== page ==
Around electrified object, an electric field that is proportional in strength to the amount of charge is produced. Electrostatic sensors detect the intensity of this electric field and calculate it as electric potential.
When a detection electrode is brought close to an electrified body, an electric charge that is proportional to the intensity of the electric field is induced in the detection electrode due to "electrostatic induction".
The electrostatic sensor opens and closes a tuning-fork vibrating plate called a chopper in front of the detection electrode in order to cancel out DC noise and perform higher precision measurement. The sensor detects the intensity of the electric field by receiving the induced electric charge as a communication signal.
Electric potential is proportional to the intensity of the electric field, but the intensity of the electric field gets smaller as it gets further away from an electrified object.
Therefore, the electrostatic sensor sets a distance between the electrified object and the sensor using a controller and a corrected calculation of the electric potential is performed.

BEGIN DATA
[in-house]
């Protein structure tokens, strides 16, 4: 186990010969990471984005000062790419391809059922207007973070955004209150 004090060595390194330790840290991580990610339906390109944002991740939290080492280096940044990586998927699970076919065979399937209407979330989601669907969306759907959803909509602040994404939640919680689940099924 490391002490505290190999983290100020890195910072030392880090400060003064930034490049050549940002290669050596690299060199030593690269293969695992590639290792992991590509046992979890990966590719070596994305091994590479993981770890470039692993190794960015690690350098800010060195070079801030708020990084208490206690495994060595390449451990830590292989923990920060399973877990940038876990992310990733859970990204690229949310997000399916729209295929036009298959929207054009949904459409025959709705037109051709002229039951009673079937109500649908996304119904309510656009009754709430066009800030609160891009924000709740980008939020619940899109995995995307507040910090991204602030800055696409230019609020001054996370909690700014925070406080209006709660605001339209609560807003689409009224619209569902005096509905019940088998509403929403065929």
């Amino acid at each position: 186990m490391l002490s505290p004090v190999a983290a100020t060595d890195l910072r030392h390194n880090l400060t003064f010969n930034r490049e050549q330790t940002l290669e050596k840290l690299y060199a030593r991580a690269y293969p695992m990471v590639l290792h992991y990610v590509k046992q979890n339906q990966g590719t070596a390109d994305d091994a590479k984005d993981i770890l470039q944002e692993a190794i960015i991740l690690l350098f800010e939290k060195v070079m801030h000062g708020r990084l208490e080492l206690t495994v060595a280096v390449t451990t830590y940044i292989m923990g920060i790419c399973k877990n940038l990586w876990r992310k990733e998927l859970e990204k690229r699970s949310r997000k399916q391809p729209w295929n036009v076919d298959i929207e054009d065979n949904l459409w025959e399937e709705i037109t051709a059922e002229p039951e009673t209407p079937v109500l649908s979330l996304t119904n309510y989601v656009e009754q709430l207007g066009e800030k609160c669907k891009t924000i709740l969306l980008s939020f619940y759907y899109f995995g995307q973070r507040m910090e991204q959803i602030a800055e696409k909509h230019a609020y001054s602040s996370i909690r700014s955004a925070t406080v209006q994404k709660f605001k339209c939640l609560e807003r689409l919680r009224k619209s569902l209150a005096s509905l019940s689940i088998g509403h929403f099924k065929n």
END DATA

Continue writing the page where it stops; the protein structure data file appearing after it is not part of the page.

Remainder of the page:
Since an electric field relies on the measurement distance, you need to fix the sensor at a set distance in order to perform a high precision measurement.
The electric field that is produced by an electrified object spreads concentrically out from the electrified object. Therefore, the electrostatic sensor that detects the electric field measures a wider range as the measurement distance increases.
Moreover, the existing electrostatic sensors and electrometers have the same range characteristics since they all detect the electric field.
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